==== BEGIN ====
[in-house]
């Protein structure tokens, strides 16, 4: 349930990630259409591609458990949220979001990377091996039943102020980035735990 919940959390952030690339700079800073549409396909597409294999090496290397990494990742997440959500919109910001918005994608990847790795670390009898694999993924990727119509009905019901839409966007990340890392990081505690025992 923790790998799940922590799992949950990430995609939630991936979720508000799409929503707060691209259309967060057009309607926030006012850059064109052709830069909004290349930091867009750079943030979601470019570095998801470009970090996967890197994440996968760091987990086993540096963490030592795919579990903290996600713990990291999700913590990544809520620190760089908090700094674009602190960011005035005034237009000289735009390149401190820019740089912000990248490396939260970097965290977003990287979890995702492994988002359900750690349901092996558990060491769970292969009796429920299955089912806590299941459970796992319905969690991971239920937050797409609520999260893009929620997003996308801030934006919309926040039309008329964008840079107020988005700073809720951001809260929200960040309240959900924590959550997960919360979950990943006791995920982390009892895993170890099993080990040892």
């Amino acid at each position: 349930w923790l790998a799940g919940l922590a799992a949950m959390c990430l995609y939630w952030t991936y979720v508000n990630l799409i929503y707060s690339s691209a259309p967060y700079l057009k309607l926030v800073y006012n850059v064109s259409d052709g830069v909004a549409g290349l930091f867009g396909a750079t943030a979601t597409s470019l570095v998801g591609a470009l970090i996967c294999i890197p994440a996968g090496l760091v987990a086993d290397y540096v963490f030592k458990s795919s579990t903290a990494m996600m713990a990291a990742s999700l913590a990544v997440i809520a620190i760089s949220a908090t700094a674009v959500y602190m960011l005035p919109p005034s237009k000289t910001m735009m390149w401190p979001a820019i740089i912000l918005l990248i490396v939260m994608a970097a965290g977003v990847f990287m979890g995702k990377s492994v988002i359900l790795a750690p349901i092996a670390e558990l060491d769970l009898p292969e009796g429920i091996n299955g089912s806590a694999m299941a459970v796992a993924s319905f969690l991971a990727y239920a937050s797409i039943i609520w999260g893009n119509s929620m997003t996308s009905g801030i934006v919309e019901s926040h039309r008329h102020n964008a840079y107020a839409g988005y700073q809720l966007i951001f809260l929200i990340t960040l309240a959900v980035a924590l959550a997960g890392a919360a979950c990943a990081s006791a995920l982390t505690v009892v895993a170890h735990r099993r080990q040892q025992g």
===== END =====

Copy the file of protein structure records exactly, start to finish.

[in-house]
């Protein structure tokens, strides 16, 4: 349930990630259409591609458990949220979001990377091996039943102020980035735990 919940959390952030690339700079800073549409396909597409294999090496290397990494990742997440959500919109910001918005994608990847790795670390009898694999993924990727119509009905019901839409966007990340890392990081505690025992 923790790998799940922590799992949950990430995609939630991936979720508000799409929503707060691209259309967060057009309607926030006012850059064109052709830069909004290349930091867009750079943030979601470019570095998801470009970090996967890197994440996968760091987990086993540096963490030592795919579990903290996600713990990291999700913590990544809520620190760089908090700094674009602190960011005035005034237009000289735009390149401190820019740089912000990248490396939260970097965290977003990287979890995702492994988002359900750690349901092996558990060491769970292969009796429920299955089912806590299941459970796992319905969690991971239920937050797409609520999260893009929620997003996308801030934006919309926040039309008329964008840079107020988005700073809720951001809260929200960040309240959900924590959550997960919360979950990943006791995920982390009892895993170890099993080990040892």
């Amino acid at each position: 349930w923790l790998a799940g919940l922590a799992a949950m959390c990430l995609y939630w952030t991936y979720v508000n990630l799409i929503y707060s690339s691209a259309p967060y700079l057009k309607l926030v800073y006012n850059v064109s259409d052709g830069v909004a549409g290349l930091f867009g396909a750079t943030a979601t597409s470019l570095v998801g591609a470009l970090i996967c294999i890197p994440a996968g090496l760091v987990a086993d290397y540096v963490f030592k458990s795919s579990t903290a990494m996600m713990a990291a990742s999700l913590a990544v997440i809520a620190i760089s949220a908090t700094a674009v959500y602190m960011l005035p919109p005034s237009k000289t910001m735009m390149w401190p979001a820019i740089i912000l918005l990248i490396v939260m994608a970097a965290g977003v990847f990287m979890g995702k990377s492994v988002i359900l790795a750690p349901i092996a670390e558990l060491d769970l009898p292969e009796g429920i091996n299955g089912s806590a694999m299941a459970v796992a993924s319905f969690l991971a990727y239920a937050s797409i039943i609520w999260g893009n119509s929620m997003t996308s009905g801030i934006v919309e019901s926040h039309r008329h102020n964008a840079y107020a839409g988005y700073q809720l966007i951001f809260l929200i990340t960040l309240a959900v980035a924590l959550a997960g890392a919360a979950c990943a990081s006791a995920l982390t505690v009892v895993a170890h735990r099993r080990q040892q025992g």